What Is Form 1099-A: Acquisition or Abandonment of Secured Property?
Form 1099-A: Acquisition or Abandonment of Secured Property is one of a series of 1099 forms used by the Internal Revenue Service (IRS) to report various non-wage payments and transactions. Form 1099-A is typically used when a property has been transferred due to foreclosure.
Whenever a property is sold or transferred, the IRS must be informed. In a standard real estate sale, the seller receives Form 1099-S: Proceeds from Real Estate Transactions to report the sale to the IRS. In the case of a foreclosure, the seller gets Form 1099-A: Acquisition or Abandonment of Secured Property.
- All real estate sales and transfers must be reported to the IRS.
- Form 1099-A is typically used to report the transfer of foreclosed property.
- The IRS treats capital gains from foreclosure the same as gains from a traditional sale.
Form 1099-A is used to notify the IRS that a property has been sold or transferred as a result of a foreclosure. The IRS advises lenders to file Form 1099-A in the year following the calendar year in which you acquire an interest in the property, or first know—or have reason to know—that it has been abandoned.
Form 1099-A reports details about the sale, including the date of the transfer, the fair market value (FMV) of the property at the time of the transfer, and the loan balance on the date of the transfer. This information helps the seller determine if there is a gain or loss on the sale of the property—and if any capital gains taxes are due.
Who Can File Form 1099-A: Acquisition or Abandonment of Secured Property?
If you have lost a home or other real estate property to foreclosure, you will receive a copy of Form 1099-A for your records. Form 1099-A can also help you determine if there is a gain or loss on the sale of the property. If you had more than one mortgage or loan for a single property, you may receive multiple 1099-A forms.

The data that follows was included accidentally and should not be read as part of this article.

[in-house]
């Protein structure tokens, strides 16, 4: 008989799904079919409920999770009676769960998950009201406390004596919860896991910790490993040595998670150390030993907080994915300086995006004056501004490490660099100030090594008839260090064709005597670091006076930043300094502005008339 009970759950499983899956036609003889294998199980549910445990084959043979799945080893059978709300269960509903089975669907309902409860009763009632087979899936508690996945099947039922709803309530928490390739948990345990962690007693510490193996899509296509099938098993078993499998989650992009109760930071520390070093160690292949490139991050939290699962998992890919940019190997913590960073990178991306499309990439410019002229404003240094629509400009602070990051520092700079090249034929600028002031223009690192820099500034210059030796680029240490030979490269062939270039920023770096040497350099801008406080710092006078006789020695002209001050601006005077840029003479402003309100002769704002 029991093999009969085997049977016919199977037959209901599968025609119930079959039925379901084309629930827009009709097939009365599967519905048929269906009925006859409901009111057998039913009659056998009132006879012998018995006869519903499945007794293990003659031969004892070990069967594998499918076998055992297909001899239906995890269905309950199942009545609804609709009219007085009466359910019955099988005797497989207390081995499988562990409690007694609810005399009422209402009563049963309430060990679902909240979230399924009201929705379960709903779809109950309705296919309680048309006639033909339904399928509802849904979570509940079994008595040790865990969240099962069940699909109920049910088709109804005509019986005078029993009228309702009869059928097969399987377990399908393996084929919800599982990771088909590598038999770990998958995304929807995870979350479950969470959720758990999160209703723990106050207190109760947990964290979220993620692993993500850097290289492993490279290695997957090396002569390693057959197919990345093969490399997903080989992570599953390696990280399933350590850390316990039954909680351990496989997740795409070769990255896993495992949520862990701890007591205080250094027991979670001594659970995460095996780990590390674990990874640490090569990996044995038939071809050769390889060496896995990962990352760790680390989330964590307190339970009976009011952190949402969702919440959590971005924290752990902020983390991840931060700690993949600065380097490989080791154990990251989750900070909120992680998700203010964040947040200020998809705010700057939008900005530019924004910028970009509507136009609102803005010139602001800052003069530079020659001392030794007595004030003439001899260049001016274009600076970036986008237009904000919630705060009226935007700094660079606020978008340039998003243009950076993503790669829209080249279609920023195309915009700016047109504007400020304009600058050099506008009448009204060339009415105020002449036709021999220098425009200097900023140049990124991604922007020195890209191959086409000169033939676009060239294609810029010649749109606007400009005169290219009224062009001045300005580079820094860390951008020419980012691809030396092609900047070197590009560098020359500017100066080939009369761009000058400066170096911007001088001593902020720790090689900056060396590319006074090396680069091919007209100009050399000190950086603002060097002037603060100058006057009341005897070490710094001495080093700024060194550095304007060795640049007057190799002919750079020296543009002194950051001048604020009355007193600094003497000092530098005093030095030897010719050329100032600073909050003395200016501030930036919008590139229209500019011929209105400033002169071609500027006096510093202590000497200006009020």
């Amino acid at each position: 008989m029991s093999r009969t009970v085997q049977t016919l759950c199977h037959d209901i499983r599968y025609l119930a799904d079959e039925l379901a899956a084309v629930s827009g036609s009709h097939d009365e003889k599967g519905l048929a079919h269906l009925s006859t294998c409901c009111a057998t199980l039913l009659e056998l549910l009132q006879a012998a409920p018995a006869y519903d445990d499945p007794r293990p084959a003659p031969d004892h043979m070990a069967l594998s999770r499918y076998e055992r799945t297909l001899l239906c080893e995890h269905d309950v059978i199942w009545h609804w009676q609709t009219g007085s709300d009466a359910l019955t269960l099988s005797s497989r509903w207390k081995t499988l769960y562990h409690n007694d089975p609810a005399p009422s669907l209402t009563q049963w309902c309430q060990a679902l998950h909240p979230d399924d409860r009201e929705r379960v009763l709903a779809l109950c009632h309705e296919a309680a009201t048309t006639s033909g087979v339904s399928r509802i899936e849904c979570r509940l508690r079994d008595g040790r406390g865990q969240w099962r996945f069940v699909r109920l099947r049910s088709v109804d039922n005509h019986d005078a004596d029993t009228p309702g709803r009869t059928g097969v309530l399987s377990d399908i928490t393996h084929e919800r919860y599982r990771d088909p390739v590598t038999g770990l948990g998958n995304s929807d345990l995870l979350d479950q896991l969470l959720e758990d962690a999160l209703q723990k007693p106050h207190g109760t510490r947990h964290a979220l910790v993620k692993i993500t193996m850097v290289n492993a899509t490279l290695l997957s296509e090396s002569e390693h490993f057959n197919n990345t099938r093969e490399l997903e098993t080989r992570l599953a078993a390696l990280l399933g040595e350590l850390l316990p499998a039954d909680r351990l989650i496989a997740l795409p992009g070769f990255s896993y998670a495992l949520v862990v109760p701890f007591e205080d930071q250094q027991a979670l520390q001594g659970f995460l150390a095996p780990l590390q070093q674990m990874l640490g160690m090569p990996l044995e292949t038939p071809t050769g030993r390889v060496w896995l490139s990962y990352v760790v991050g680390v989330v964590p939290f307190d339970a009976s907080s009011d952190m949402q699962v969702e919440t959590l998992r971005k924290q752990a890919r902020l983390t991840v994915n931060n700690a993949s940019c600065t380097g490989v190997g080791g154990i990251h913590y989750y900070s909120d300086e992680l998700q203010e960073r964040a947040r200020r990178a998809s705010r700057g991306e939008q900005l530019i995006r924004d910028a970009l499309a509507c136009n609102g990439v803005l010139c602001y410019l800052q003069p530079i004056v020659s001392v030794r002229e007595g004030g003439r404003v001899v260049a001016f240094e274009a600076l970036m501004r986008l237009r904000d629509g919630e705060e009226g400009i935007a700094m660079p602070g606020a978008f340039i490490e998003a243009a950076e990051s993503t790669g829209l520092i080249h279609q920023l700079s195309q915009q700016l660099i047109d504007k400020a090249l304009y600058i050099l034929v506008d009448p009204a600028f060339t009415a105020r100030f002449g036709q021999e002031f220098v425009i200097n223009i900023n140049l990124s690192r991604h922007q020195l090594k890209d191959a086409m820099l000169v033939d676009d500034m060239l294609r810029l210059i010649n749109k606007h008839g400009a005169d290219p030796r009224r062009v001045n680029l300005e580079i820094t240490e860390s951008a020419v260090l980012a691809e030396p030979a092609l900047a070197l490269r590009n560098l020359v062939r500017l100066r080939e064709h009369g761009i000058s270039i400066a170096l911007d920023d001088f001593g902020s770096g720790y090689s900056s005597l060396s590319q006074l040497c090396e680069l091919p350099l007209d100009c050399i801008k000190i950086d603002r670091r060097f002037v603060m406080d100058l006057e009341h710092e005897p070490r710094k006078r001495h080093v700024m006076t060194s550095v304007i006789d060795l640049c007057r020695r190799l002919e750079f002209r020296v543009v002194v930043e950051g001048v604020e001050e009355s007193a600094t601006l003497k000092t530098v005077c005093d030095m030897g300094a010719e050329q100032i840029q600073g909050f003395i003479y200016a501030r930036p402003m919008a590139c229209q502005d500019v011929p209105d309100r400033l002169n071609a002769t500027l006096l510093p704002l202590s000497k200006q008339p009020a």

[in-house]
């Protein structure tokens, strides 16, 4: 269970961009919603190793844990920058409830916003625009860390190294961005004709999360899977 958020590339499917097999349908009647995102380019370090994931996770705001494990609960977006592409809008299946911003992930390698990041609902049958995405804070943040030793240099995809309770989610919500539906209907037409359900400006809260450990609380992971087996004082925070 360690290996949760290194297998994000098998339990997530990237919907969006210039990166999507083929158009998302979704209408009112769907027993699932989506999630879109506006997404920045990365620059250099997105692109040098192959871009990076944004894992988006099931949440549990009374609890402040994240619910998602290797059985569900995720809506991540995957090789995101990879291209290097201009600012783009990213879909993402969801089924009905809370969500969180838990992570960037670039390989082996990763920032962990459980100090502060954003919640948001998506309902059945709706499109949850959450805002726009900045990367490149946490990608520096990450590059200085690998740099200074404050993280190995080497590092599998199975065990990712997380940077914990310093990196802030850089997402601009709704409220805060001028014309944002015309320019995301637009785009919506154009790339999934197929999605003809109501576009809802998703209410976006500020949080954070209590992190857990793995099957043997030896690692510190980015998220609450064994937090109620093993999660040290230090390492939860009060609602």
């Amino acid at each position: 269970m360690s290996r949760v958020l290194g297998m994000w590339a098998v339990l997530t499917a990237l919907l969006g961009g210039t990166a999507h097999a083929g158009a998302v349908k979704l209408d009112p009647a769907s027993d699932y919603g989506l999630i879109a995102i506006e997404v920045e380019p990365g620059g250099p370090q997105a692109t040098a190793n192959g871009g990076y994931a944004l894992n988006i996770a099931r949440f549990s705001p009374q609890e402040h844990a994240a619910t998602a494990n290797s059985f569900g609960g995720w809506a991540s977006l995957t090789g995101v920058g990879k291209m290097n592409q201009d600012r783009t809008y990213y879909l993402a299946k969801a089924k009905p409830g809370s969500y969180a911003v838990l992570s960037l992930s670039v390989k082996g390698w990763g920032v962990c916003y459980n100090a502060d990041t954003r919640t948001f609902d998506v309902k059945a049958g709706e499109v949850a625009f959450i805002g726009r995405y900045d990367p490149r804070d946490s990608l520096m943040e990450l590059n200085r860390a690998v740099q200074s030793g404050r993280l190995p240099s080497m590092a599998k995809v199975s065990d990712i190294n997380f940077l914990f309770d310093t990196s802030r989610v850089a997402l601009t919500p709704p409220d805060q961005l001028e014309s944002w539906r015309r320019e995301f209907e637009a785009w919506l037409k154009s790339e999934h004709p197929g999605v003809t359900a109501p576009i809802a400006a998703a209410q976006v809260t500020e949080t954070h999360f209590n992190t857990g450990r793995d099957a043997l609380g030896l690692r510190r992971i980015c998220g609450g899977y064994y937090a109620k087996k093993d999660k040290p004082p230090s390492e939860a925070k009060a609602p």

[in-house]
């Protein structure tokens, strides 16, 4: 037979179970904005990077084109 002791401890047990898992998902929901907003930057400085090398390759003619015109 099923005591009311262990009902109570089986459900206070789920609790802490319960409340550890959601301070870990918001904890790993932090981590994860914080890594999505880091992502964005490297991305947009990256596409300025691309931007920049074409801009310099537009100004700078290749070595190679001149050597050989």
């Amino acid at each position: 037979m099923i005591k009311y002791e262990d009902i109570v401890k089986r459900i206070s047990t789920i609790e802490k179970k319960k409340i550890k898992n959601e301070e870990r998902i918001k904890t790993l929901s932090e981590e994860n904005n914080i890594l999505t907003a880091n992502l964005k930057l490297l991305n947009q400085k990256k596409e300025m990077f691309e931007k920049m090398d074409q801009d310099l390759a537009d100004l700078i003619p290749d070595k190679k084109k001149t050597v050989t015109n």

To calculate the gain or loss, subtract the tax basis in the home (the purchase price less any improvements you made) from its fair market value. If you’re not liable for any debt that remains on your loan, you won’t use the fair market value; instead, you’ll use the outstanding mortgage balance at the time of foreclosure.
You can exclude up to $250,000 of gains ($500,000 for married couples filing jointly) from the sale or exchange of property owned and used as a principal residence.
How to File Form 1099-A: Acquisition or Abandonment of Secured Property
All pages of Form 1099-A are available on the IRS website.
Here’s a quick rundown of Form 1099-A. The left side of the form features details about the lender and the borrower, including names, addresses, tax identification numbers, and the borrower’s account number. The right side of the form has six boxes:
- Box 1: Date of lender’s acquisition or knowledge of abandonment. Box 1 shows the date the lender acquired the property or the date the lender first knew the property was abandoned.
- Box 2: Balance of principal outstanding. Box 2 shows the balance on your loan (principal only) when the lender acquired the property or the date the lender first knew the property was abandoned.
- Box 3: Reserved. This is usually left blank.
- Box 4: Fair market value (FMV) of property. Box 4 shows the fair market value of the property. If the amount in Box 4 is less than the amount in Box 2 and your debt is canceled, you may have cancellation of debt income. If so, you should also receive Form 1099-C.
- Box 5: Check if the borrower was personally liable for repayment of the debt. Box 5 shows if you were liable for the debt at the time it was created or, if modified, at the time of the most recent modification.
- Box 6: Description of property. Box 6 shows the address of the property. If that doesn’t adequately describe the property, the lender will enter the section, lot, and block of the property.
There are three copies of the 1099-A. The lender files Copy A with the IRS, sends you Copy B, and retains Copy C. If your home is foreclosed on, your bank or lender should send you a copy of Form 1099-A. You should receive Form 1099-A in the mail. If you haven’t received a 1099-A and believe you should have, contact your bank or lender. You do not need to submit it when you file your tax return, but you should hold onto it for your records.